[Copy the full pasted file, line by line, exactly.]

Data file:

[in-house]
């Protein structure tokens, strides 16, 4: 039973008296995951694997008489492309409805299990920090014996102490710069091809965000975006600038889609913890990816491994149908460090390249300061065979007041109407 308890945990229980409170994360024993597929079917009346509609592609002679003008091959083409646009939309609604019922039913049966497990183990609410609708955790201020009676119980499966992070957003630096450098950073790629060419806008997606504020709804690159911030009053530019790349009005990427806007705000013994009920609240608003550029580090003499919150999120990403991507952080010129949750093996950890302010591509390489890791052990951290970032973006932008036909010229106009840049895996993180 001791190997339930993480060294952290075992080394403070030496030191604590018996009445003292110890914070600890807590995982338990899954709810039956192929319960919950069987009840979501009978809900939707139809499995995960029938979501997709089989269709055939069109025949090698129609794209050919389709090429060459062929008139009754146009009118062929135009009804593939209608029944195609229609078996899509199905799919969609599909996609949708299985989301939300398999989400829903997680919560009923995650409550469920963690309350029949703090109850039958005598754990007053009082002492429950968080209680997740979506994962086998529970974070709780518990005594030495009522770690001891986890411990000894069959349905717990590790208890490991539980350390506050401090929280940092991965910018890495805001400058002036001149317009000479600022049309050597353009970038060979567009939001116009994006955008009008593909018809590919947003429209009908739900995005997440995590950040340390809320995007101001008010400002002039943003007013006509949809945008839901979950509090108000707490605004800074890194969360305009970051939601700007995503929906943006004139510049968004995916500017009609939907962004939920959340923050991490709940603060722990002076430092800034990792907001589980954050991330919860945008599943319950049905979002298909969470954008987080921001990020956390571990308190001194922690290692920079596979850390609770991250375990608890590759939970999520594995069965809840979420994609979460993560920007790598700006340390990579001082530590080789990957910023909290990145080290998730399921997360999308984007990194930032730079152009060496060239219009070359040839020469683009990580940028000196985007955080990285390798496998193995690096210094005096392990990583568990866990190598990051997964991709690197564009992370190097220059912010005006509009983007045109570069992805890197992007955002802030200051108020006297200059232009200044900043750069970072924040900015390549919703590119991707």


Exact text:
[in-house]
């Protein structure tokens, strides 16, 4: 039973008296995951694997008489492309409805299990920090014996102490710069091809965000975006600038889609913890990816491994149908460090390249300061065979007041109407 308890945990229980409170994360024993597929079917009346509609592609002679003008091959083409646009939309609604019922039913049966497990183990609410609708955790201020009676119980499966992070957003630096450098950073790629060419806008997606504020709804690159911030009053530019790349009005990427806007705000013994009920609240608003550029580090003499919150999120990403991507952080010129949750093996950890302010591509390489890791052990951290970032973006932008036909010229106009840049895996993180 001791190997339930993480060294952290075992080394403070030496030191604590018996009445003292110890914070600890807590995982338990899954709810039956192929319960919950069987009840979501009978809900939707139809499995995960029938979501997709089989269709055939069109025949090698129609794209050919389709090429060459062929008139009754146009009118062929135009009804593939209608029944195609229609078996899509199905799919969609599909996609949708299985989301939300398999989400829903997680919560009923995650409550469920963690309350029949703090109850039958005598754990007053009082002492429950968080209680997740979506994962086998529970974070709780518990005594030495009522770690001891986890411990000894069959349905717990590790208890490991539980350390506050401090929280940092991965910018890495805001400058002036001149317009000479600022049309050597353009970038060979567009939001116009994006955008009008593909018809590919947003429209009908739900995005997440995590950040340390809320995007101001008010400002002039943003007013006509949809945008839901979950509090108000707490605004800074890194969360305009970051939601700007995503929906943006004139510049968004995916500017009609939907962004939920959340923050991490709940603060722990002076430092800034990792907001589980954050991330919860945008599943319950049905979002298909969470954008987080921001990020956390571990308190001194922690290692920079596979850390609770991250375990608890590759939970999520594995069965809840979420994609979460993560920007790598700006340390990579001082530590080789990957910023909290990145080290998730399921997360999308984007990194930032730079152009060496060239219009070359040839020469683009990580940028000196985007955080990285390798496998193995690096210094005096392990990583568990866990190598990051997964991709690197564009992370190097220059912010005006509009983007045109570069992805890197992007955002802030200051108020006297200059232009200044900043750069970072924040900015390549919703590119991707």